Two Cities Will Get Chance to Raise Money for Green Infrastructure (Next City)

Two more cities will soon issue EIBs for infrastructure projects (not just stormwater management) — and the investors could be you or me.

Which two cities exactly will be determined in a competition announced by Neighborly, a company with a platform that makes it easy for the public to invest directly in municipal bonds via the internet, and the Rockefeller Foundation’s 100 Resilient Cities initiative.

“We need new models and financing mechanisms to produce more jobs, create new opportunities and build more resilient cities,” said Neighborly CEO Jase Wilson, in a statement calling for cities to apply.

Eligible EIB proposals must geographically include one of the cities that are part of the 100 Resilient Cities network (regional authorities that include a city in the network may submit a proposal). Among other factors, proposals will be judged on impact, including environmental impact as well as benefits to poor and vulnerable communities; the financial strength of the issuing agency or government; the size of the proposed transaction ($5 million or greater is suggested); and the scalability of the proposed project and finance approach within the city or to other cities.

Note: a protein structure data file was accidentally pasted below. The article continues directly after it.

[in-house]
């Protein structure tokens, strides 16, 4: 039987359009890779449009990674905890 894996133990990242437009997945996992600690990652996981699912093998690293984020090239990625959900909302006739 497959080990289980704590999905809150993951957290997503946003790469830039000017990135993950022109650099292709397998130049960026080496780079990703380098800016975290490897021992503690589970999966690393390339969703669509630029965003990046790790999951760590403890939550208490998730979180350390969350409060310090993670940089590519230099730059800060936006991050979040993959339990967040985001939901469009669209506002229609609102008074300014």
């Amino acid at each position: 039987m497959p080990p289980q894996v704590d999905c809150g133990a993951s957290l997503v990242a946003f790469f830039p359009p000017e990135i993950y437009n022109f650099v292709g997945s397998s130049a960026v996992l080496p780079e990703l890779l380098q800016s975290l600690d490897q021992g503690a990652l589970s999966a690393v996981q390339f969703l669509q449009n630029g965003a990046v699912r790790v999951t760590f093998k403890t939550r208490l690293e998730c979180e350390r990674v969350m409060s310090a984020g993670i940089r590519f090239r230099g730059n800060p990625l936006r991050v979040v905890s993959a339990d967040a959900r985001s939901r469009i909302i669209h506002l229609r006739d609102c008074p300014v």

Proposals may also incorporate multiple projects and aspects of environmental impact, such as stormwater reduction, clean energy infrastructure, water conservation, or recycling and waste reduction.

Read More

Can investors open the door to end family homelessness? (Urban Institute)

State and local governments are well positioned to explore the use of PFS to end family homelessness. Cuyahoga County, Ohio is already doing so. A PFS project there has attracted investors to pay for housing and services for homeless families in the child welfare system. The county will pay a return if the program reduces foster care placement days. Other PFS projects addressing a range of challenges have also originated at the state and local level

Ultimately, ending homelessness among families will require scaling from individual cities and states to a level that requires federal government as a significant partner. But in the face of looming cuts to housing programs, communities like Cuyahoga County can keep pressing forward. With repeated evidence of impact, demonstrated cost savings, and the engagement of private investors as housing partners, PFS projects could open the door to ending family homelessness.

Read More

Growing infrastructure needs require new funding approaches (Bond Buyer)